• Democrats’ school funding plan ‘not legitimate, logical or responsible’ (CT Mirror)

    Op-ed

    For nearly four decades, our state has struggled to equitably fund its public schools, and now Connecticut counts itself as one of only four states in the nation not currently using a formula to distribute state education aid. Connecticut has arrived in this position because instead of addressing the school funding challenges our state faces, state and legislative leadership have too often resorted to temporary fixes, patchwork policies, and flawed formulas. The budget proposal released by House Democrats on August 23, unfortunately, continues this trend by failing to include a comprehensive school funding formula that is logical, equitable, or even remotely realistic. While there are certainly aspects of the House Democratic budget proposal worthy of discussion and debate, its formula for distributing state education aid — a formula which would require the state to increase state education aid by more than $800 million above the current level and take more than 50 years to fully fund — is not one of them.

  • Analysis of Revised Executive Order Resource Allocation Plan: State Education Funding

    News

    On Friday, August 18, Governor Dannel Malloy released revisions to his Executive Order Resource Allocation Plan that has been in effect since July 1 after the Connecticut General Assembly did not pass a budget before the start of the new fiscal year. The governor’s Revised Executive Order Resource Allocation Plan contains significant changes to state education funding, including a more than $557 million cut (from FY 2017 funding levels) to the Education Cost Sharing (ECS) grant, which is the primary vehicle for state education funding to local and regional school districts.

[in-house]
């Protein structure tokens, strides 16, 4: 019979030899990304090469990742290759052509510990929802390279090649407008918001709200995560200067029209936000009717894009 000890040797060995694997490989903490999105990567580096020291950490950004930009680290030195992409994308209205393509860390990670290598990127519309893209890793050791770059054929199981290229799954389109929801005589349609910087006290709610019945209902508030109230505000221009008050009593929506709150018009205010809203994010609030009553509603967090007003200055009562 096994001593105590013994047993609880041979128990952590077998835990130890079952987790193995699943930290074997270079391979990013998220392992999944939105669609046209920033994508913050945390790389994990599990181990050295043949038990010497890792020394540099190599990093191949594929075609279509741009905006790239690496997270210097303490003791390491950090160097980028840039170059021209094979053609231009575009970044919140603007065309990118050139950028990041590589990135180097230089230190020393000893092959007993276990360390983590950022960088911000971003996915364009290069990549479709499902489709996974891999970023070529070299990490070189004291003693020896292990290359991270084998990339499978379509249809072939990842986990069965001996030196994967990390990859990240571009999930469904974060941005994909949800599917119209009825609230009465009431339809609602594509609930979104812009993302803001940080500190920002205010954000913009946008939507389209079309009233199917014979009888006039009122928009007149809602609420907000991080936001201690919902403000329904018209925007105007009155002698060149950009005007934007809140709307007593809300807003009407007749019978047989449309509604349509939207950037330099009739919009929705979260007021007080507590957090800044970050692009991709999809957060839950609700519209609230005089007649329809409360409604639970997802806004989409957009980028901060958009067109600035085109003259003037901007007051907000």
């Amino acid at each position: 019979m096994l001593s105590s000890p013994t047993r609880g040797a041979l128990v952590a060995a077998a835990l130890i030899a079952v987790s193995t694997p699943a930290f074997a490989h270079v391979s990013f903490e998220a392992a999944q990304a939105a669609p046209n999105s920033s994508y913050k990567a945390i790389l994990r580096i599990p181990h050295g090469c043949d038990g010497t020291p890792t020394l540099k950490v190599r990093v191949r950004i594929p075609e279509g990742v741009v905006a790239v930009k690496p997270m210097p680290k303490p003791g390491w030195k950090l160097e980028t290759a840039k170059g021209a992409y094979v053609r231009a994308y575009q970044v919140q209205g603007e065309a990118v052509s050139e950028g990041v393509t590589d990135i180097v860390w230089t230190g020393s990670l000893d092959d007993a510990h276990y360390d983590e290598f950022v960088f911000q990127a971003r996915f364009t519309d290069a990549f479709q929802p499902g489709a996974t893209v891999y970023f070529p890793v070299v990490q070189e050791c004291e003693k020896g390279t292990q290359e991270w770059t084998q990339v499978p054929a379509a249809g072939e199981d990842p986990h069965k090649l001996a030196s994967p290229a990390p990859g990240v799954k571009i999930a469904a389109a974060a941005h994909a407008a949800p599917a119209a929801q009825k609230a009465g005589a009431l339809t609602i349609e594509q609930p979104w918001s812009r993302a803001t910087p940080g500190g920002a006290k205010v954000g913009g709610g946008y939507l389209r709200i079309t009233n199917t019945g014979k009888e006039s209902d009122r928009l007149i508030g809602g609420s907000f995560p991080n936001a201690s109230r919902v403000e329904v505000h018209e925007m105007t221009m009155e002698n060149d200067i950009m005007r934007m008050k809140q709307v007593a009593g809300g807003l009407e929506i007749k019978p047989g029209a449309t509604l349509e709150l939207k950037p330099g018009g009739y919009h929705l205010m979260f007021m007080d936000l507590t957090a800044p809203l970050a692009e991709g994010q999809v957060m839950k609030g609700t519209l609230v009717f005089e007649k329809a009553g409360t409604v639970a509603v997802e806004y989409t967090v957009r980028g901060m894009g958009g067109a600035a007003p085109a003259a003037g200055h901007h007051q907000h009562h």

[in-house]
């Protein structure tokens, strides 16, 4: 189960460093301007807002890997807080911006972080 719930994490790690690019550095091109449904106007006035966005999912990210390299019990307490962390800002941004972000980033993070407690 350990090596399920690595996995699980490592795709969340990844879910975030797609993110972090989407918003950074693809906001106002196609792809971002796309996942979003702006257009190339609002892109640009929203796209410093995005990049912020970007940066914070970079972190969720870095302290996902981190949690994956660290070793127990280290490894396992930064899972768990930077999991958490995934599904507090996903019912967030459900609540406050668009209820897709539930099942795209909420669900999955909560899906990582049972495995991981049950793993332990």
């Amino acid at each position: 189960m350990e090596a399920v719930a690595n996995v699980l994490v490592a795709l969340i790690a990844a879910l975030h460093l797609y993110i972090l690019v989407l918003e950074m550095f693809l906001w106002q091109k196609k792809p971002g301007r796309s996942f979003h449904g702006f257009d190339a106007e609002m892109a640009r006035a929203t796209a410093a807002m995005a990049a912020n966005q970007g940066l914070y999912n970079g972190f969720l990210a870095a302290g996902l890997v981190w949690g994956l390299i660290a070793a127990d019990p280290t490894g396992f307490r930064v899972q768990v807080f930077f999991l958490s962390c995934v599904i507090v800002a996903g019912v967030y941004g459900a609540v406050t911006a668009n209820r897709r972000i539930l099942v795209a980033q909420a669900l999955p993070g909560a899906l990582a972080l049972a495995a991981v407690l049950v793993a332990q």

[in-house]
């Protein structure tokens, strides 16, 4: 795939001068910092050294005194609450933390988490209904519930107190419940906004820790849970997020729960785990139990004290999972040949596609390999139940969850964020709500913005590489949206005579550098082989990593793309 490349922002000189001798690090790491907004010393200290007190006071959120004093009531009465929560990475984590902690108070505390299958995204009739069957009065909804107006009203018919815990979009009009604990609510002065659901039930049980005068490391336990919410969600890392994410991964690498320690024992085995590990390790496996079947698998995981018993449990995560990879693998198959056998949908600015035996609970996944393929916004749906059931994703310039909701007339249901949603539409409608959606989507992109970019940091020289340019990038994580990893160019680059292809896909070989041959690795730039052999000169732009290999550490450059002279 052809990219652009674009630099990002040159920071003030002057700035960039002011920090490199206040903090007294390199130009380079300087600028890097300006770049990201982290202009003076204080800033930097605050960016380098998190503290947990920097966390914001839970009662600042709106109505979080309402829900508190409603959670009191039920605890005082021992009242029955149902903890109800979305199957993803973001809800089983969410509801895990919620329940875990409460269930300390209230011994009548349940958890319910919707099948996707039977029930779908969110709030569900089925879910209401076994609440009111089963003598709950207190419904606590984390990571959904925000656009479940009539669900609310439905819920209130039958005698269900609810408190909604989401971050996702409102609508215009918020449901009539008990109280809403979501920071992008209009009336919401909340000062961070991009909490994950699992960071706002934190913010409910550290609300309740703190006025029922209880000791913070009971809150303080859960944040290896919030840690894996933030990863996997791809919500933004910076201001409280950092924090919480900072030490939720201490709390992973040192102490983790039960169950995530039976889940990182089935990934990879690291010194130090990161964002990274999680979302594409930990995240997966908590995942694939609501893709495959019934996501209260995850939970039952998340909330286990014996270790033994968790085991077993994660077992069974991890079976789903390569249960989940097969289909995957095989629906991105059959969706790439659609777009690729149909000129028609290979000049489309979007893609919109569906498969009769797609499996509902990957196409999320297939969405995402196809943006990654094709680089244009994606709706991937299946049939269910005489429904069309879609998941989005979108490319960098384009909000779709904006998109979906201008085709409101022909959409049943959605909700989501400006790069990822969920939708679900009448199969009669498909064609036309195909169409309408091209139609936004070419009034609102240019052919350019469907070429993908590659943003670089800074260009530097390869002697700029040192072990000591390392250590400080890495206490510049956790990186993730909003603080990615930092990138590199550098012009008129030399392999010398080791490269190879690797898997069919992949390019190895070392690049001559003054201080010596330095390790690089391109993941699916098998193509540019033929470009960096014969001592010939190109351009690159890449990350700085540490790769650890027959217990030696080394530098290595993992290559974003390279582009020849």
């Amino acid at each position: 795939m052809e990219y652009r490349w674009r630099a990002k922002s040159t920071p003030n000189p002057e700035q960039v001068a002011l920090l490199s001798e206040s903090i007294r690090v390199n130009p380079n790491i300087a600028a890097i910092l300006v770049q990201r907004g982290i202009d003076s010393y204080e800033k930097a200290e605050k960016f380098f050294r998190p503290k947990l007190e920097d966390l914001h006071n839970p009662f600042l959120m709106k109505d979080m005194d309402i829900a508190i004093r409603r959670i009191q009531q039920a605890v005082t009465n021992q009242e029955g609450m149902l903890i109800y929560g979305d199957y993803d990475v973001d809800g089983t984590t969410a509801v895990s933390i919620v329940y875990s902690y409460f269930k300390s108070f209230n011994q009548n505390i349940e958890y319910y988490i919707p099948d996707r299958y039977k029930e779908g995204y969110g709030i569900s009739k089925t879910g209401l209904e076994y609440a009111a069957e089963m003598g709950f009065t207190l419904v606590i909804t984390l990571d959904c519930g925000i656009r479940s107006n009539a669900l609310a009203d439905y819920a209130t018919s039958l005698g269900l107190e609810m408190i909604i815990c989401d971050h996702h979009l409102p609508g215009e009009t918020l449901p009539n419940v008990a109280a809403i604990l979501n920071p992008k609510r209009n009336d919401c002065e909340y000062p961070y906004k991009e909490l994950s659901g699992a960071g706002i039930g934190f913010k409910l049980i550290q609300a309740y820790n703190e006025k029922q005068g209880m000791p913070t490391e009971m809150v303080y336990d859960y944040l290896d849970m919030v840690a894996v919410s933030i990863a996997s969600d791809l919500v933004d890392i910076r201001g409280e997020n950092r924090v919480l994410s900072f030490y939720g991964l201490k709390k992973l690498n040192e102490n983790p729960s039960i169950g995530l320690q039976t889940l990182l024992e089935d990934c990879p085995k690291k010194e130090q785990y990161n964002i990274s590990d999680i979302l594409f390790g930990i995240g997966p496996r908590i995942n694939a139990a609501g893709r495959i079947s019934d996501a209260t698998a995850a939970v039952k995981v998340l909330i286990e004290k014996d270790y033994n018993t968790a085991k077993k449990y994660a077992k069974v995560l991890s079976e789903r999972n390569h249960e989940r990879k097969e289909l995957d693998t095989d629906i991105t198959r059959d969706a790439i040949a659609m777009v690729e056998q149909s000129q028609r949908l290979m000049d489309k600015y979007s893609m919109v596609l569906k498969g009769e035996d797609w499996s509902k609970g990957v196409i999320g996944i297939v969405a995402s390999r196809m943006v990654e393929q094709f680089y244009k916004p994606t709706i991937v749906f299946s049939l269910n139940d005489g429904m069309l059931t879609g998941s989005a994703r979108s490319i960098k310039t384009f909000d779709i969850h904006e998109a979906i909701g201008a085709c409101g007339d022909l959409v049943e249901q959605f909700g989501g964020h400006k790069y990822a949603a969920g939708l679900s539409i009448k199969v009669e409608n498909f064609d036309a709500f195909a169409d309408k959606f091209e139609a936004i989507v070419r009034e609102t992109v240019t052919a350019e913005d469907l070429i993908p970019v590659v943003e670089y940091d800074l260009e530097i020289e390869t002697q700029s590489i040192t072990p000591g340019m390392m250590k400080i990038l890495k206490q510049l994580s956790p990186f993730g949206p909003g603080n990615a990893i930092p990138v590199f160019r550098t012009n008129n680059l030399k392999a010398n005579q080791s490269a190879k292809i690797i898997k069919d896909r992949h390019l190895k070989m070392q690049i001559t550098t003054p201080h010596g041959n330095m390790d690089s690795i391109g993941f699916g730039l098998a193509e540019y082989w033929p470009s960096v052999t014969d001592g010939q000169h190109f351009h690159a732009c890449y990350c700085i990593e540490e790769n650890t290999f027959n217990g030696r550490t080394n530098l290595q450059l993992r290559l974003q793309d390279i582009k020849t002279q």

• Gov. Malloy's Executive Order from June 30

    News

    Recently, we have received multiple inquiries from policymakers, superintendents, school board members, and concerned community members about whether Governor Dannel Malloy has issued a “new executive order,” and whether the Connecticut School Finance Project has done an analysis of how the “new executive order” impacts state education aid and Education Cost Sharing (ECS) grants. To help alleviate some of the confusion that we’ve heard and seen, which understandably happens when there is a budget stalemate and the school year is just around the corner, we want to clarify that the only executive order we are aware of that impacts state education aid is the governor’s Executive Order Resource Allocation Plan, which was issued on June 30 and went into effect on July 1.

  • Malloy’s cut to Norwalk 2018 funding prompts ‘concern’ (NancyOnNorwalk)

    Media Coverage

    On June 30, after the legislature failed to come up with a two-year budget, Malloy signed an executive order to keep the state in business, funding state government operations while budget negotiations continue. The Executive Order Resource Allocation Plan included a $4.4 million cut to Norwalk’s education funding in 2018, under the category Education Cost Sharing (ECS). On Monday, Connecticut School Finance Project Director and Founder Katie Roy alerted the public to “significant changes to state education funding, including a $506 million cut to the Education Cost Sharing (ECS) grant.”